Digitization is rewriting the rules of competition, with incumbent companies most at risk of being left behind. Below, Martin Hirt and Paul Willmott of McKinsey & Company identify the forces that are changing the market and list the six critical decisions that CEOs must make to address the strategic challenge posed by the digital revolution.
Many incumbents responded effectively to threats from the first wave of internet competitors 15 years ago, some of which in any event dissipated with the dot-com crash. Today’s challenge is different. Robust attackers are scaling up with incredible speed, inserting themselves artfully between you and your customers and zeroing in on lucrative value-chain segments.
The digital technologies underlying these competitive thrusts may not be new, but they are being used to new effect. Staggering amounts of information are accessible as never before — from proprietary big data to new public sources of open data. Analytical and processing capabilities have made similar leaps with algorithms scattering intelligence across digital networks.
As these technologies gain momentum, they are profoundly changing the strategic context: altering the structure of competition, the conduct of business, and, ultimately, performance across industries. To stay ahead of the unfolding trends and disruptions, leaders across industries will need to challenge their assumptions and pressure-test their strategies.
Opportunities and Threats
Digitization often lowers entry barriers, causing long-established boundaries between sectors to tumble. At the same time, the “plug and play” nature of digital assets causes value chains to disaggregate, creating openings for focused, fast-moving competitors. New market entrants often scale up rapidly at lower cost than legacy players can, and returns may grow rapidly as more customers join the network.
Digital capabilities increasingly will determine which companies create or lose value. Those shifts take place in the context of industry evolution, which can follow a well-worn path: new trends emerge and disruptive entrants appear, their products and services embraced by early adopters. Advanced incumbents then begin to adjust to these changes, accelerating the rate of customer adoption until the industry’s level of digitization — among companies but perhaps more critically, among consumers as well — reaches a tipping point. Eventually, what was once radical is normal, and unprepared incumbents run the risk of becoming the next Blockbuster. Others, which have successfully built new capabilities, become powerful digital players. The opportunities for leaders include:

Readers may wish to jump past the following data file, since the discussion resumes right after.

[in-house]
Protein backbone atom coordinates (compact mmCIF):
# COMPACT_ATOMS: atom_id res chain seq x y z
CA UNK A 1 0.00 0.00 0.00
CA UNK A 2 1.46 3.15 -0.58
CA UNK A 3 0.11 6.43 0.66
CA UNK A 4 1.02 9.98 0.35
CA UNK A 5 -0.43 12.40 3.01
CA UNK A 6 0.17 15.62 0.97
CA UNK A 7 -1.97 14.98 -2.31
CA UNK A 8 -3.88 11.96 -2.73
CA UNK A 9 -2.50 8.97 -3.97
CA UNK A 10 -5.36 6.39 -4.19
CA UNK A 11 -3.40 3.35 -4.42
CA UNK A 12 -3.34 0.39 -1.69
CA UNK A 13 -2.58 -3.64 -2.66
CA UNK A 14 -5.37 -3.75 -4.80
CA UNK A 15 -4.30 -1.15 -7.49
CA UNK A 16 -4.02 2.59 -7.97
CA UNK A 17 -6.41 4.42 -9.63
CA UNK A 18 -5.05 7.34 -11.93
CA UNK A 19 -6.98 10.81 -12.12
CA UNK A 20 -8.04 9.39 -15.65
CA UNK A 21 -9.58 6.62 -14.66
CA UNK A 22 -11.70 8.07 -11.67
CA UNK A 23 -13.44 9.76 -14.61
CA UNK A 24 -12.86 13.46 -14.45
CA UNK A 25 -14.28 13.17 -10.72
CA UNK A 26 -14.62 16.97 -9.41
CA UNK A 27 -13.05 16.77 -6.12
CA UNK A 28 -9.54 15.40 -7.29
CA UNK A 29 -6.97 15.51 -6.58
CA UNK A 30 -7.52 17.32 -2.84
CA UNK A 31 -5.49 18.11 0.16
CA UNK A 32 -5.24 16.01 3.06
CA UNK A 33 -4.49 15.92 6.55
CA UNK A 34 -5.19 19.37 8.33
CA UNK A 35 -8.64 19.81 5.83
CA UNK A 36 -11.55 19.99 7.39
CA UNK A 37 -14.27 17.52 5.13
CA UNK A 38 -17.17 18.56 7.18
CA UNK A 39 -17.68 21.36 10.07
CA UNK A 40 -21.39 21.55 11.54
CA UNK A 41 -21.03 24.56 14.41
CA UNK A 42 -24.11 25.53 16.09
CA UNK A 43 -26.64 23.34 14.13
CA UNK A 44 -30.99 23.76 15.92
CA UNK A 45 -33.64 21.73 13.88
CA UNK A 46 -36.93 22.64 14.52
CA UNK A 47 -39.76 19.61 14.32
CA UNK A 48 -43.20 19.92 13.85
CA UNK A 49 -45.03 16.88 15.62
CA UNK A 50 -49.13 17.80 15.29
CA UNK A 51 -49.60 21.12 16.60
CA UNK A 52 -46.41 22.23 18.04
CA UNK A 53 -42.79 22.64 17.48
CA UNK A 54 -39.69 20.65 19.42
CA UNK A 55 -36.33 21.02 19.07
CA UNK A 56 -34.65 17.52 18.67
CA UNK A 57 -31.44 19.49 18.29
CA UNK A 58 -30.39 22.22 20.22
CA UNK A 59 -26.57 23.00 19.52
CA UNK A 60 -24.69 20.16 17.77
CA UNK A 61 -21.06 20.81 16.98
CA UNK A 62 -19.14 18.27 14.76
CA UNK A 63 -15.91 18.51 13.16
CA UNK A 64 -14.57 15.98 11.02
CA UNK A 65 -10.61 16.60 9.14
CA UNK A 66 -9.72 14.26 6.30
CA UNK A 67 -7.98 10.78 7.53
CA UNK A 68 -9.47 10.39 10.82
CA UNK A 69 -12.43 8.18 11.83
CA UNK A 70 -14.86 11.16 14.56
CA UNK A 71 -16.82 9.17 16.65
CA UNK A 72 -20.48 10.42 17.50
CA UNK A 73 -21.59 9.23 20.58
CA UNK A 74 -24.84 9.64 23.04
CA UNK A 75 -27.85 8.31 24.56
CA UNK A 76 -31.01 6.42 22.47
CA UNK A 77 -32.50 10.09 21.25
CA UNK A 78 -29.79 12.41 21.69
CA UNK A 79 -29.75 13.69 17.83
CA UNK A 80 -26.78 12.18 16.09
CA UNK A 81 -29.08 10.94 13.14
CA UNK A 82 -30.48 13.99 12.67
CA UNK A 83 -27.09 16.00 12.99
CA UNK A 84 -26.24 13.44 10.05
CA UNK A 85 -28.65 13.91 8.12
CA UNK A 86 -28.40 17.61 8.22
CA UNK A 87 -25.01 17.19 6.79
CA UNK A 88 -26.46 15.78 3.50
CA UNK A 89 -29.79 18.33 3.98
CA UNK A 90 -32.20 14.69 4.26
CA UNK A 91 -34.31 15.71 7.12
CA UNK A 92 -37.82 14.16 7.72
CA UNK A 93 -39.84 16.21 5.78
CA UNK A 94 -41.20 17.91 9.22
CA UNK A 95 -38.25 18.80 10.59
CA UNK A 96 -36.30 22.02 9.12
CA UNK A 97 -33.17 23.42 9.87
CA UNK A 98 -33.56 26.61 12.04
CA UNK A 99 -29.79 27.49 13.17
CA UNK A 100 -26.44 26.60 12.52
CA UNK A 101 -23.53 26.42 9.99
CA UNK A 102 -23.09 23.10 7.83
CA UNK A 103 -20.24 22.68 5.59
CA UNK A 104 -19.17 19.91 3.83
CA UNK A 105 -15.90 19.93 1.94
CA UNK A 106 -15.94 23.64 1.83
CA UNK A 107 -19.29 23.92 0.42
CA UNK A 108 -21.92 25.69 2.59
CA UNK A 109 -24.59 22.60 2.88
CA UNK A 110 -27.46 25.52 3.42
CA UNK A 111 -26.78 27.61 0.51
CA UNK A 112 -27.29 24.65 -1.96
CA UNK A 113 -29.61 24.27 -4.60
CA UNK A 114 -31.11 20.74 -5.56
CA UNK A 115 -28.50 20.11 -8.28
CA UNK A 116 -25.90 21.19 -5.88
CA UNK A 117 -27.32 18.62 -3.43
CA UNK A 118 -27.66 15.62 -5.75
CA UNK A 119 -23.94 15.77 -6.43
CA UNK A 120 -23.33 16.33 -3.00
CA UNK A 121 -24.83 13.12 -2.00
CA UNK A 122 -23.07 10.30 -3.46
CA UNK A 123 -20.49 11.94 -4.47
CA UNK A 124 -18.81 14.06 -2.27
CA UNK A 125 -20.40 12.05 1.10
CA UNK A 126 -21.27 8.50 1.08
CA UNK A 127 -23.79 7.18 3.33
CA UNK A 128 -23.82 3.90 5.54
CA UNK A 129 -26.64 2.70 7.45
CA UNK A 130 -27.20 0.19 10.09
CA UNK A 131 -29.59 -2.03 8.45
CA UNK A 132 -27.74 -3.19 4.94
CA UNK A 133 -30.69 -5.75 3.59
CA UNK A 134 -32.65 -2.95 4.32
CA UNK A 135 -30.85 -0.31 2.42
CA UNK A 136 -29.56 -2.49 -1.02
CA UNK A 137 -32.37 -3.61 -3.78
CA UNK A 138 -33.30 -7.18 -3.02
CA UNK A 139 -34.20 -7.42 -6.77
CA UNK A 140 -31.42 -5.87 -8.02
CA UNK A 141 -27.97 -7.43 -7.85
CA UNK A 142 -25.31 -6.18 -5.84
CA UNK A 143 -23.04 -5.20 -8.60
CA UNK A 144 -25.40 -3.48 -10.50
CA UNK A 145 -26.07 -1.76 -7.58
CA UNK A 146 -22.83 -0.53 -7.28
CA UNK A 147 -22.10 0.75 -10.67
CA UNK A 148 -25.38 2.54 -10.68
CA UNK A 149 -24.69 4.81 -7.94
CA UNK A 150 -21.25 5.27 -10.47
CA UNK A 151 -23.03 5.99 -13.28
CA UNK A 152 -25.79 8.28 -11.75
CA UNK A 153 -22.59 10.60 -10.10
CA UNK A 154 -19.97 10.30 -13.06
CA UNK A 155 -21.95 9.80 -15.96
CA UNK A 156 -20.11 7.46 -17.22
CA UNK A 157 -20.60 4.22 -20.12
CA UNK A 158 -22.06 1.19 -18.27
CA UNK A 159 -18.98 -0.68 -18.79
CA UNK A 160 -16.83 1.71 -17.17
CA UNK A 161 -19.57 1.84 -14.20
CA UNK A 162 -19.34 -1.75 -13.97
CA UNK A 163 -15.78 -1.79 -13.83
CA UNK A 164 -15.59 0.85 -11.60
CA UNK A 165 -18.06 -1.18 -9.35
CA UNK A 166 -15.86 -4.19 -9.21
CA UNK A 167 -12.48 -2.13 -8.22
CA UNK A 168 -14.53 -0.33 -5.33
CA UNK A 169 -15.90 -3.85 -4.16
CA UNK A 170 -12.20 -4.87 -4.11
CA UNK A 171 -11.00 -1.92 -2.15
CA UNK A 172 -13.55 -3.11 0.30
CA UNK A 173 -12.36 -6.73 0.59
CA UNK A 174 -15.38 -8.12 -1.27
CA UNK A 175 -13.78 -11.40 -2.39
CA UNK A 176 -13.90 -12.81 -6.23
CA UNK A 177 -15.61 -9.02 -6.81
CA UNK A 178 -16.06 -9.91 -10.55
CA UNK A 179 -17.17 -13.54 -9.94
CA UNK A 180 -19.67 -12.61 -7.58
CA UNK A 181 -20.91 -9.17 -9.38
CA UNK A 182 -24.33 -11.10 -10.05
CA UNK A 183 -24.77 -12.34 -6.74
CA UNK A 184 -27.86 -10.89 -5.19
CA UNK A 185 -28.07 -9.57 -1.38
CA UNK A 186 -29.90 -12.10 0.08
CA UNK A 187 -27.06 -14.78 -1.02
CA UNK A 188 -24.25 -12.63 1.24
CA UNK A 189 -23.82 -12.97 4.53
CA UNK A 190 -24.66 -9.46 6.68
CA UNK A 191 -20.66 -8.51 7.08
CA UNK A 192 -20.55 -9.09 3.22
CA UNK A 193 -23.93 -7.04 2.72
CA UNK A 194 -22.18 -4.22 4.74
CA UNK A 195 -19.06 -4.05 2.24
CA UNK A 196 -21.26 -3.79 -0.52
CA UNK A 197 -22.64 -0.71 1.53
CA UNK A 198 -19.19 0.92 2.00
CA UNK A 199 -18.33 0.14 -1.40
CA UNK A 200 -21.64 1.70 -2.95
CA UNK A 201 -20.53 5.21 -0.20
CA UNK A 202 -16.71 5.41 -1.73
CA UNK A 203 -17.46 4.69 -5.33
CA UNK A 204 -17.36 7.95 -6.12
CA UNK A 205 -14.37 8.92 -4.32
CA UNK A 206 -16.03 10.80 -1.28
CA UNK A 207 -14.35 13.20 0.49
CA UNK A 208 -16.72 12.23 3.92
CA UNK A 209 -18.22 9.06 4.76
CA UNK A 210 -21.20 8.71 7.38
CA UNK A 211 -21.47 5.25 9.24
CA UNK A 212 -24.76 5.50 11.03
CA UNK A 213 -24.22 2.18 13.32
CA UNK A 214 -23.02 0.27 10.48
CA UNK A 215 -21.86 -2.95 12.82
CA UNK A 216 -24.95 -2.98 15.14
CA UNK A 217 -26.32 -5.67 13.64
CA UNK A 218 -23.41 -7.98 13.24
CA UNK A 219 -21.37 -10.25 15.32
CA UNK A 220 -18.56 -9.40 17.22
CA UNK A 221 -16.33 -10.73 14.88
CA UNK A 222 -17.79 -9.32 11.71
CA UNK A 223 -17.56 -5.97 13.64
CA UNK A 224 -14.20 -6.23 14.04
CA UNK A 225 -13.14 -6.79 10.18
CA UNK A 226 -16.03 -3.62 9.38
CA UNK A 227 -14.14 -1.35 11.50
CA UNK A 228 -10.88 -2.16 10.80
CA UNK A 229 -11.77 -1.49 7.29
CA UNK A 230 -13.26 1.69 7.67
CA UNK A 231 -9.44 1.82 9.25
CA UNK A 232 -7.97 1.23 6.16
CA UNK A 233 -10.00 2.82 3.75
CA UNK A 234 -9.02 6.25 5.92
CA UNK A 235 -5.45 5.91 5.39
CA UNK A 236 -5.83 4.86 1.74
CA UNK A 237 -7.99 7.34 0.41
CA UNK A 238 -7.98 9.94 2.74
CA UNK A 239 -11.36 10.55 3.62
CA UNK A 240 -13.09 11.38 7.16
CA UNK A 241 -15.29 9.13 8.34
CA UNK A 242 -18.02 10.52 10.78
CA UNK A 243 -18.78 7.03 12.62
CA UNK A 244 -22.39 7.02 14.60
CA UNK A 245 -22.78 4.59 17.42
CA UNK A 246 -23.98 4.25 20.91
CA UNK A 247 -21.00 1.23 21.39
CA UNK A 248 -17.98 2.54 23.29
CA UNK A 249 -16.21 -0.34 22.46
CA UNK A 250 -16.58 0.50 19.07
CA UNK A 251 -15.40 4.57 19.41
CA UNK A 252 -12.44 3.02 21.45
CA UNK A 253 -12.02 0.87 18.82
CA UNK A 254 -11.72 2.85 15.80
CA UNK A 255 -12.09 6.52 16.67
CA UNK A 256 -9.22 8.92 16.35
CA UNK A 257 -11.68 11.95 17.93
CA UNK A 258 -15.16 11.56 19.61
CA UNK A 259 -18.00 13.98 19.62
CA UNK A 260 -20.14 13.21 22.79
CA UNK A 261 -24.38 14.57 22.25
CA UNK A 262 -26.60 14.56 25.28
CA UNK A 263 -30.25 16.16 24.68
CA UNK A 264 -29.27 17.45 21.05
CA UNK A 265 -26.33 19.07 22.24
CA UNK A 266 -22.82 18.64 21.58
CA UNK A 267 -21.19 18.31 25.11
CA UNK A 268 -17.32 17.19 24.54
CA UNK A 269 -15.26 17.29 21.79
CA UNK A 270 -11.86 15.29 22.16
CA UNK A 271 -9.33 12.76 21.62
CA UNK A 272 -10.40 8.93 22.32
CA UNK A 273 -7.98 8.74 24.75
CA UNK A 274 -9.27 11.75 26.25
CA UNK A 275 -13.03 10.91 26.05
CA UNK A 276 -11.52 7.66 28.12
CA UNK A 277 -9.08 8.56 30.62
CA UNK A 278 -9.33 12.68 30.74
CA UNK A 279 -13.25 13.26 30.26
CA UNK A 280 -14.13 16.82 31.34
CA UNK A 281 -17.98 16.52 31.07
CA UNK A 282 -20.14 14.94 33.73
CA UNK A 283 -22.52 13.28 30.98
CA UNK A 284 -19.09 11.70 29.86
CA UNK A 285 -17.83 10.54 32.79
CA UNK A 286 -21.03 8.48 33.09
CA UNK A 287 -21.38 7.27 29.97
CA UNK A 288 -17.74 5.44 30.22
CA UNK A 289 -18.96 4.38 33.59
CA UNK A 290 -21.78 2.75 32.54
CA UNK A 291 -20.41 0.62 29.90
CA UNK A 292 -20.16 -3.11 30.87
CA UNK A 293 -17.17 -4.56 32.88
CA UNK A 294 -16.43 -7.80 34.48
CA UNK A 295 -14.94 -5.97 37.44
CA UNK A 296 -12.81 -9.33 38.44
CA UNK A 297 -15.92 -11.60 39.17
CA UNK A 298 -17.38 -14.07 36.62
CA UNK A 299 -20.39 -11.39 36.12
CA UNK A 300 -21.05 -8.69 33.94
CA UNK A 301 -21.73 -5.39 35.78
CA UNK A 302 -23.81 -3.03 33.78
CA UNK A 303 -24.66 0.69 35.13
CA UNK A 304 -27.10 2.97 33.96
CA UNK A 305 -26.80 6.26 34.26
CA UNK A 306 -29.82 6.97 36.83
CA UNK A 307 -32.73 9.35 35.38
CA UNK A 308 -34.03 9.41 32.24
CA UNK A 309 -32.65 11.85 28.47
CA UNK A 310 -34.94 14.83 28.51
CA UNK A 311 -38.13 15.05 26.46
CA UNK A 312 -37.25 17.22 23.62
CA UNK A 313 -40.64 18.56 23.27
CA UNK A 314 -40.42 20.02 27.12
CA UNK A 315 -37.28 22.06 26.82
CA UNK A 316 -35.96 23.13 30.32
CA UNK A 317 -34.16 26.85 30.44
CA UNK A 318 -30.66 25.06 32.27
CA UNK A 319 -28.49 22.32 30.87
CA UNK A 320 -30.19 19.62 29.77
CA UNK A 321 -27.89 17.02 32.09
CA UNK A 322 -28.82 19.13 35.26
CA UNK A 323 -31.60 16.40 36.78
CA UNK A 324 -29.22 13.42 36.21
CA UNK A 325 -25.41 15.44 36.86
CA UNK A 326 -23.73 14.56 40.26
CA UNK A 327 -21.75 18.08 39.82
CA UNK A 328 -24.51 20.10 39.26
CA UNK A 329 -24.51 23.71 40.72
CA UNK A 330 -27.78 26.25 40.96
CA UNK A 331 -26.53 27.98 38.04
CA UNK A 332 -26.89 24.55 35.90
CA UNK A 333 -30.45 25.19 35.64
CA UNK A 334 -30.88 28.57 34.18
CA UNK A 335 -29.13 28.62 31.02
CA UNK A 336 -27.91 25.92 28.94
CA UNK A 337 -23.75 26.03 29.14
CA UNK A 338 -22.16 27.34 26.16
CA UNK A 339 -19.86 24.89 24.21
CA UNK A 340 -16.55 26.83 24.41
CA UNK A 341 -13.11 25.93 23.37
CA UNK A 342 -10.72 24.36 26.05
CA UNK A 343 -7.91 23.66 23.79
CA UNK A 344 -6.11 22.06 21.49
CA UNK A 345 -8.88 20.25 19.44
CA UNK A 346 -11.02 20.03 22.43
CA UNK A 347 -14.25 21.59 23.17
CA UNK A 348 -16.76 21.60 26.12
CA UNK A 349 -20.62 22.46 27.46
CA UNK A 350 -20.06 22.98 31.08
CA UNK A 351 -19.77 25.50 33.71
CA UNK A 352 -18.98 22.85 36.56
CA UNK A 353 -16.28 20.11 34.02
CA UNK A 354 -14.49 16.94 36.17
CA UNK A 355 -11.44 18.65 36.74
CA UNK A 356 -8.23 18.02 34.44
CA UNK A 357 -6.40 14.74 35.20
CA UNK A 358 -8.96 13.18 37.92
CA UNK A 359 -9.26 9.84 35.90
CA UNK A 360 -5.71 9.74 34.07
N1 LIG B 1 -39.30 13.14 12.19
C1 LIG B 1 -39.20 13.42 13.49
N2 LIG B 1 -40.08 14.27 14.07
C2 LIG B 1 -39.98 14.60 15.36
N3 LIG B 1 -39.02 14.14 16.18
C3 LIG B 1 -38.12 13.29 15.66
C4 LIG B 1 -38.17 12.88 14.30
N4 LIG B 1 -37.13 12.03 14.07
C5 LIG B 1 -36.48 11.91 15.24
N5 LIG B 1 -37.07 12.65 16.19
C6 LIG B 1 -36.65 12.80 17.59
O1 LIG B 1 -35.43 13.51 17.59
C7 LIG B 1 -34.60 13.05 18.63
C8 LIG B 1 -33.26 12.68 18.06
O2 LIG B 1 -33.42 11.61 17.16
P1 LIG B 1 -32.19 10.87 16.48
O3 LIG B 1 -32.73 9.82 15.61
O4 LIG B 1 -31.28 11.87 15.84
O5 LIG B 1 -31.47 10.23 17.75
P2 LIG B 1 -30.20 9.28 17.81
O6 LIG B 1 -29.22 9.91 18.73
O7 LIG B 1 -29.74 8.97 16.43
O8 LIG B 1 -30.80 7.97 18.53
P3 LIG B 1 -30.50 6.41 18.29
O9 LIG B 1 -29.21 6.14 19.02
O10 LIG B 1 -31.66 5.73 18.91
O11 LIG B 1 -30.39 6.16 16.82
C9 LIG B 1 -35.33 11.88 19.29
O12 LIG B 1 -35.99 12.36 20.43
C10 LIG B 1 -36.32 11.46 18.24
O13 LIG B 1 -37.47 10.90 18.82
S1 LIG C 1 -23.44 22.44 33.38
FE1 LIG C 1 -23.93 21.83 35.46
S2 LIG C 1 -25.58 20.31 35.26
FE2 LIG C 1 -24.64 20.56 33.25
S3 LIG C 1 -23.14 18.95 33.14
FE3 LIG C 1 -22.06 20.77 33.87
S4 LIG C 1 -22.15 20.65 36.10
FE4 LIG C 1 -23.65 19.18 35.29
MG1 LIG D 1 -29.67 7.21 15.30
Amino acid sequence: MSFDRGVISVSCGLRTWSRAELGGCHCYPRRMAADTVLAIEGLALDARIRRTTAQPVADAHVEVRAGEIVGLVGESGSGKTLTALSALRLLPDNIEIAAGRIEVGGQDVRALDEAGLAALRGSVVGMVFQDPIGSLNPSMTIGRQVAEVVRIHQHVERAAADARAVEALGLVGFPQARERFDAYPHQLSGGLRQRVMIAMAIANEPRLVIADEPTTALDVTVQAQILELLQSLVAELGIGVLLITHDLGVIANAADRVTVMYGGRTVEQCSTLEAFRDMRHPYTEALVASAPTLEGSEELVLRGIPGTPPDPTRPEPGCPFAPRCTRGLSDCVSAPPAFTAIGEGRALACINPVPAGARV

• Enhancing interactions among customers, suppliers, stakeholders, and employees. For many transactions, consumers and businesses increasingly prefer digital channels, making content universally accessible by mixing media, tailoring messages for context, and adding social connectivity. These channels lower the cost of transactions and record them transparently, which can help in resolving disputes.
• Improving management decisions as algorithms crunch big data from social technologies or the Internet of Things. Better decision-making helps improve performance across business functions.
• Enabling new business or operating models, such as peer-to-peer product innovation or customer service. Telstra crowdsources customer service, so that users support each other to resolve problems without charge. New business or operating models can disintermediate existing customer–supplier relations.
The upshot is that digitization will change industry landscapes as it gives life to new sets of competitors. Some players may consider your capabilities a threat even before you have identified them as competitors. Indeed, the forces at work today will bring immediate challenges, opportunities — or both — to literally all digitally connected businesses.
Seven Forces at Work
Our research and experience with leading companies point to seven trends that could redefine competition.
1. New pressure on prices and margins
Digital technologies create near-perfect transparency, making it easy to compare prices, service levels, and product performance. This dynamic can commoditize products and services as consumers demand comparable features and simple interactions.
2. Competitors emerge from unexpected places
Digital dynamics often undermine barriers to entry and long-standing sources of product differentiation. Web-based service providers of insurance, for instance, can compete effectively by mining data on risks and on the incomes and preferences of customers. New competitors can often be smaller companies that will never reach scale but still do a lot of damage to incumbents.